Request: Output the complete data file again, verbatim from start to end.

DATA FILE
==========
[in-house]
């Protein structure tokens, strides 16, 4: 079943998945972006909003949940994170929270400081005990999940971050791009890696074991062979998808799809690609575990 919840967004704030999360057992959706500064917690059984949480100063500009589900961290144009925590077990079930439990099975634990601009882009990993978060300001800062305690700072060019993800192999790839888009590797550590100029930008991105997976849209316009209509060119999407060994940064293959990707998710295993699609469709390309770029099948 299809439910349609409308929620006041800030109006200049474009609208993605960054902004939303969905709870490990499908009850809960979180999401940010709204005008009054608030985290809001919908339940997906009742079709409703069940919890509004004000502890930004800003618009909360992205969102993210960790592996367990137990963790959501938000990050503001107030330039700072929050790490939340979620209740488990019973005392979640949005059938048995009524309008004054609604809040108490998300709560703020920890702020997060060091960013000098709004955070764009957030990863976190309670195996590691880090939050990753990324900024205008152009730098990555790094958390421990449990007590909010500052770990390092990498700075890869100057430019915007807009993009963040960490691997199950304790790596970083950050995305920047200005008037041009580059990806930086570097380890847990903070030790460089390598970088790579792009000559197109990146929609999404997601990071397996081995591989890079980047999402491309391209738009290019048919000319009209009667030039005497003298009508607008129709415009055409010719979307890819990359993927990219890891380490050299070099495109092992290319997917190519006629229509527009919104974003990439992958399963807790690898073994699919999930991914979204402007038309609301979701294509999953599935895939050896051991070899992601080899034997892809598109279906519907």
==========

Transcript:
[in-house]
């Protein structure tokens, strides 16, 4: 079943998945972006909003949940994170929270400081005990999940971050791009890696074991062979998808799809690609575990 919840967004704030999360057992959706500064917690059984949480100063500009589900961290144009925590077990079930439990099975634990601009882009990993978060300001800062305690700072060019993800192999790839888009590797550590100029930008991105997976849209316009209509060119999407060994940064293959990707998710295993699609469709390309770029099948 299809439910349609409308929620006041800030109006200049474009609208993605960054902004939303969905709870490990499908009850809960979180999401940010709204005008009054608030985290809001919908339940997906009742079709409703069940919890509004004000502890930004800003618009909360992205969102993210960790592996367990137990963790959501938000990050503001107030330039700072929050790490939340979620209740488990019973005392979640949005059938048995009524309008004054609604809040108490998300709560703020920890702020997060060091960013000098709004955070764009957030990863976190309670195996590691880090939050990753990324900024205008152009730098990555790094958390421990449990007590909010500052770990390092990498700075890869100057430019915007807009993009963040960490691997199950304790790596970083950050995305920047200005008037041009580059990806930086570097380890847990903070030790460089390598970088790579792009000559197109990146929609999404997601990071397996081995591989890079980047999402491309391209738009290019048919000319009209009667030039005497003298009508607008129709415009055409010719979307890819990359993927990219890891380490050299070099495109092992290319997917190519006629229509527009919104974003990439992958399963807790690898073994699919999930991914979204402007038309609301979701294509999953599935895939050896051991070899992601080899034997892809598109279906519907």